AbstractMany scholars and observers who watched the International Criminal Tribunal for the Former Yugoslavia (ICTY) dispensing punishment for perpetrators of atrocity crimes decried what they saw as the handing down of lenient sentences for some of the most grave crimes under international law. A significant body of literature has challenged the legitimacy of the Tribunal’s exercise of power in relation to this aspect of its operations. Yet, far less scrutiny has occurred in relation to another aspect of the Tribunal’s operations: the premature termination of these widely perceived lenient sentences, whereby perpetrators escape one-third of their punishment.
The majority of the perpetrators convicted of atrocity crimes (54 of the 90 sentenced) were granted Unconditional Early Release (UER) by the President of the Tribunal and were thus “free as a bird” upon release. In contrast to the widespread national practice in relation to perpetrators of serious crimes released early on probation, on parole or on conditional release, perpetrators of atrocity crimes were often treated more generously, as they were released unconditionally. They were free to return to the crime scene and meet their victims, free to be greeted as heroes by welcoming crowds of supporters. These scenarios prima facie were an injustice to victims and potentially had societal consequences as perpetrators returned to Bosnia and Herzegovina (BiH), an ethnically-divided, post-conflict country and said they would be “happy to do it all again”.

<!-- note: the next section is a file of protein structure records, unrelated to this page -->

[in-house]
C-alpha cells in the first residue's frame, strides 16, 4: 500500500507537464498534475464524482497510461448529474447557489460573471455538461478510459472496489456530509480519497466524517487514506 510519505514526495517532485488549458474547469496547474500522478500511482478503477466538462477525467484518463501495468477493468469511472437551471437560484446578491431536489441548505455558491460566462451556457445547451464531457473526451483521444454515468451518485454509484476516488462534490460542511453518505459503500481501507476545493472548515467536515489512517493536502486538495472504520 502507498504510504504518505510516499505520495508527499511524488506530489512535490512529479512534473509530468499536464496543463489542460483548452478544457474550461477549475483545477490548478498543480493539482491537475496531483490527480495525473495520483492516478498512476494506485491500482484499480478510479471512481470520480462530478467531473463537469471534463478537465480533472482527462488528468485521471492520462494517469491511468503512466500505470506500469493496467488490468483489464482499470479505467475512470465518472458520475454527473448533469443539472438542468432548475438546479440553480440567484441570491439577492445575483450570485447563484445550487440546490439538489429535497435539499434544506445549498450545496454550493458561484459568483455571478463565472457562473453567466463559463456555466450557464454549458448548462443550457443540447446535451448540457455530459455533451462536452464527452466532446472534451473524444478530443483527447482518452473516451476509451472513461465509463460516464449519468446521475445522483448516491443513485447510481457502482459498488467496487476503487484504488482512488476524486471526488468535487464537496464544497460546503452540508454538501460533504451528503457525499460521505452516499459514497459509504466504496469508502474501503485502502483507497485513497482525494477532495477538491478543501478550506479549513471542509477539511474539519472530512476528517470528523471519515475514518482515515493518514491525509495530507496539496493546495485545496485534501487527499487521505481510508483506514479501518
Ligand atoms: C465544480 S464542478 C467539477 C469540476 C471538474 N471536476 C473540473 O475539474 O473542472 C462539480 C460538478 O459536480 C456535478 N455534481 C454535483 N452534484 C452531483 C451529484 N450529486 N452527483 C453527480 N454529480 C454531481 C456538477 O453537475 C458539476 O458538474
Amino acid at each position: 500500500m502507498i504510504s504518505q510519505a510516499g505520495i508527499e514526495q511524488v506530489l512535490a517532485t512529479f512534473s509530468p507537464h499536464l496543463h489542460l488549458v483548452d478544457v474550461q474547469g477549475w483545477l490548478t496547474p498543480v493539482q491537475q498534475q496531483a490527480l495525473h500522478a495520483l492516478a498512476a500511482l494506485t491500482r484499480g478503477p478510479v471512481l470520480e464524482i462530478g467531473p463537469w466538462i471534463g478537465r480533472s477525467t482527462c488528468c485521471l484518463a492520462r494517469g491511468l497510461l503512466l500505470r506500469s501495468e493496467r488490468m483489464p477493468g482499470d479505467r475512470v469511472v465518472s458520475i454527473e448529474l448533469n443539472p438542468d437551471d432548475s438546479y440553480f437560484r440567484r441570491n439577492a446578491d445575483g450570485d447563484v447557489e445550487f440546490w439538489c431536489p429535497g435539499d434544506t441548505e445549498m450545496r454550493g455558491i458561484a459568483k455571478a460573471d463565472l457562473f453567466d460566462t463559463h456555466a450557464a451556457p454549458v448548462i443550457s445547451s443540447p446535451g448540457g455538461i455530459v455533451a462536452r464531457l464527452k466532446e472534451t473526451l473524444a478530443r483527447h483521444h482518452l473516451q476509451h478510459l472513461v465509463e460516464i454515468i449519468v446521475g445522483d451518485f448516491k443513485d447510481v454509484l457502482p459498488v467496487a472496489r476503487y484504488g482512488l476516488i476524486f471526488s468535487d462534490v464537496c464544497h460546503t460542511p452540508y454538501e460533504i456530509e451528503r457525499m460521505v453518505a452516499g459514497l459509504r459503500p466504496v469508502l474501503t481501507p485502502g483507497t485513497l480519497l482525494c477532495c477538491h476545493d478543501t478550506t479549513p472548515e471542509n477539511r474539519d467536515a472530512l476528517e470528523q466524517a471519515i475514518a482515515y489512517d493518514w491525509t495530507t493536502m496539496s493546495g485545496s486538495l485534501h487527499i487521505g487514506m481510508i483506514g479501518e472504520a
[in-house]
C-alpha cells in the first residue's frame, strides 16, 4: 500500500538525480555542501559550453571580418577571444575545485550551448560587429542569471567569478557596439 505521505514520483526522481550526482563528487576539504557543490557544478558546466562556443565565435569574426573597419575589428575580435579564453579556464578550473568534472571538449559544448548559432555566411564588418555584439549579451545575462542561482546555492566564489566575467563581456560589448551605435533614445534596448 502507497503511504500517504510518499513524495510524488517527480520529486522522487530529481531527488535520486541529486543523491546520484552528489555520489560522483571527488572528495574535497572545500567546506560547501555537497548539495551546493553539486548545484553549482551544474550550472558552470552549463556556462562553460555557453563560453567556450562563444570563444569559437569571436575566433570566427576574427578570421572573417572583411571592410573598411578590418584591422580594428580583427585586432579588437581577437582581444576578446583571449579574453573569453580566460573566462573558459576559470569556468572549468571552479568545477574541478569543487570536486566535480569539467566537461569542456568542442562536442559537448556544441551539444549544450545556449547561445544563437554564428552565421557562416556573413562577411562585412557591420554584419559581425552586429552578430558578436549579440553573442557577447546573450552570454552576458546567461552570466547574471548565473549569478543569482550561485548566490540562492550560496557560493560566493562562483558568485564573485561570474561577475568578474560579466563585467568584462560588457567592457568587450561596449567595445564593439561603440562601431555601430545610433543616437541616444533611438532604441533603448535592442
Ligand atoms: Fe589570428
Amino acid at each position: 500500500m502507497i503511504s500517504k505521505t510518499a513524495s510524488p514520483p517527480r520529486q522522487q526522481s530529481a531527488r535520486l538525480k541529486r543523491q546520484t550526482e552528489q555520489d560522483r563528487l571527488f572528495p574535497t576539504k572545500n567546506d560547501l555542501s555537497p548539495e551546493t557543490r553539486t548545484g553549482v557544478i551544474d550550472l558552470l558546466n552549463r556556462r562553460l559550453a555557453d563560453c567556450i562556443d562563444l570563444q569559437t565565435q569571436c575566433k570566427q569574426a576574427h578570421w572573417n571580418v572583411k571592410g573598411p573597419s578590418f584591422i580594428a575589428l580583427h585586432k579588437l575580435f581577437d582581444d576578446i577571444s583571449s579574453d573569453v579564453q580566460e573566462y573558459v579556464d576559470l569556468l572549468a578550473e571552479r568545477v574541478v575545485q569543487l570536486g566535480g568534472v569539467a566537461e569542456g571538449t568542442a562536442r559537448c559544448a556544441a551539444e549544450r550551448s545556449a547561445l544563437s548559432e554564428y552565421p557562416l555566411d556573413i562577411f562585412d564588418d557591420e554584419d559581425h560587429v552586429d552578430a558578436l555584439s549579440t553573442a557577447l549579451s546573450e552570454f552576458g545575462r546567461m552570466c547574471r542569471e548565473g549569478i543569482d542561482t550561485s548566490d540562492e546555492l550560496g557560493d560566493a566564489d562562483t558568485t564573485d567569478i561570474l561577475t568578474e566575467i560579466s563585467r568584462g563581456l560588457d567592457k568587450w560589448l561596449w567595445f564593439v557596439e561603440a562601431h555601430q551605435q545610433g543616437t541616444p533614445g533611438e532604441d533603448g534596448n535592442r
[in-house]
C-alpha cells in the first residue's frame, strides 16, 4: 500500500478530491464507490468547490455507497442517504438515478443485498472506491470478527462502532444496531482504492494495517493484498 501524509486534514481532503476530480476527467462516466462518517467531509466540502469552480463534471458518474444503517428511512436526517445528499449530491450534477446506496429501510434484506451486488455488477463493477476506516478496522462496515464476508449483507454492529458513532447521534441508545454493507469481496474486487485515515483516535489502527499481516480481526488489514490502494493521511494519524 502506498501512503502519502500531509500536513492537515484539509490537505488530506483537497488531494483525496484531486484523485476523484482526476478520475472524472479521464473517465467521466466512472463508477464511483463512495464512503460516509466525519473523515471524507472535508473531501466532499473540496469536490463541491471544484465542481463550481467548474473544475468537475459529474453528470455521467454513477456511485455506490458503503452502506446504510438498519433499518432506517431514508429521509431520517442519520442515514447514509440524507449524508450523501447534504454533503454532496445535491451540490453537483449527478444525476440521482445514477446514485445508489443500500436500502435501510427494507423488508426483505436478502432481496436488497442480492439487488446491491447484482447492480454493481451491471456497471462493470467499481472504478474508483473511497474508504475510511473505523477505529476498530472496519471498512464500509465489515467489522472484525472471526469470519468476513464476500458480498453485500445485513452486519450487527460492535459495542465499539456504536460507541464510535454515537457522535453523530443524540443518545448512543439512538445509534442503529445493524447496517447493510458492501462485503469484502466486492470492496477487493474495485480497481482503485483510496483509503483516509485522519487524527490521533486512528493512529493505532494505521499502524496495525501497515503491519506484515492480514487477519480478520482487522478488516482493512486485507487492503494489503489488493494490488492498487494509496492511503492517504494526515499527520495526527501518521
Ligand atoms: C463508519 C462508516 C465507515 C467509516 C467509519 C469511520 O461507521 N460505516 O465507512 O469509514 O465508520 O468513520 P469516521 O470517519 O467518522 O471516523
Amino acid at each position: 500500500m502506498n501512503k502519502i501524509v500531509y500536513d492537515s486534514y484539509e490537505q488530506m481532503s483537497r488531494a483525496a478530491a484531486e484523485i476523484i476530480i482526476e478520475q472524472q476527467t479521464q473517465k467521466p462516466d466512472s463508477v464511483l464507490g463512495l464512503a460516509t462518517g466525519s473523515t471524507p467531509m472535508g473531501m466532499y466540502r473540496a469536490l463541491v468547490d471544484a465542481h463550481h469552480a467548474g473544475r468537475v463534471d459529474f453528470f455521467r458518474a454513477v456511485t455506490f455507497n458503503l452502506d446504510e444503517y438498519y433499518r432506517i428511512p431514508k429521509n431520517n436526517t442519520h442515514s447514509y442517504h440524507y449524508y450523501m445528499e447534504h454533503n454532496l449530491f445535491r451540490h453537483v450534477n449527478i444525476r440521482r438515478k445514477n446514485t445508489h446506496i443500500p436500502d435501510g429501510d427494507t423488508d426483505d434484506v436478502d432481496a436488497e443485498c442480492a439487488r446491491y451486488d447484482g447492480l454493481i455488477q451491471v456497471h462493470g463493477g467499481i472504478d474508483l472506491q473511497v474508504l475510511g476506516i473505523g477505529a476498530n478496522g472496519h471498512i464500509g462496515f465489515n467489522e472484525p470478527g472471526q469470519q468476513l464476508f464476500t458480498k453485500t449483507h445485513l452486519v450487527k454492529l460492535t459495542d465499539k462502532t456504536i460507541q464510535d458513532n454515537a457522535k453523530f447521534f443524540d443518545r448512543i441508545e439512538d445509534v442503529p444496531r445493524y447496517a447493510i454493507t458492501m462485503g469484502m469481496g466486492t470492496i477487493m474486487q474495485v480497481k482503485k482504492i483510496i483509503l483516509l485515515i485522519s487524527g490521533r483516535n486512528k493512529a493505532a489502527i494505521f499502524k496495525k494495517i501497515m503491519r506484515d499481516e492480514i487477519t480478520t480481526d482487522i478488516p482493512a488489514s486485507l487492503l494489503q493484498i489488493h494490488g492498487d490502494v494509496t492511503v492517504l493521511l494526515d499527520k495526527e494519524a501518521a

This thesis seeks to understand the causes and consequences of UER. It did so through a legitimacy framing – examining the extent to which this practice was perceived as legitimate by various groups of stakeholders and determining whether it had an overall impact on the legitimacy of the Tribunal. It has done so primarily through a legal empirical analysis of the Tribunal Presidents’ early release decisions, and through 69 semi-structured interviews with inside stakeholders from the Tribunal, outside stakeholders in BiH, and one other international judge. On this basis, the thesis concludes that the Tribunal’s grant of UER lacks both in terms of normative and sociological legitimacy. Nevertheless, despite this legitimacy deficit, UER has not delegitimised the Tribunal overall, rather, it has left a “blackspot” on its legacy. This thesis explains why.
|Date of Award||Jun 2020|
|Sponsors||Department of Education, Northern Ireland|
|Supervisor||Rory O'Connell (Supervisor), Thomas Hansen (Supervisor) & Siobhan Wills (Supervisor)|
- International Criminal Justice
- Atrocity Crimes
- Procedural Justice
- Bosnia and Herzegovina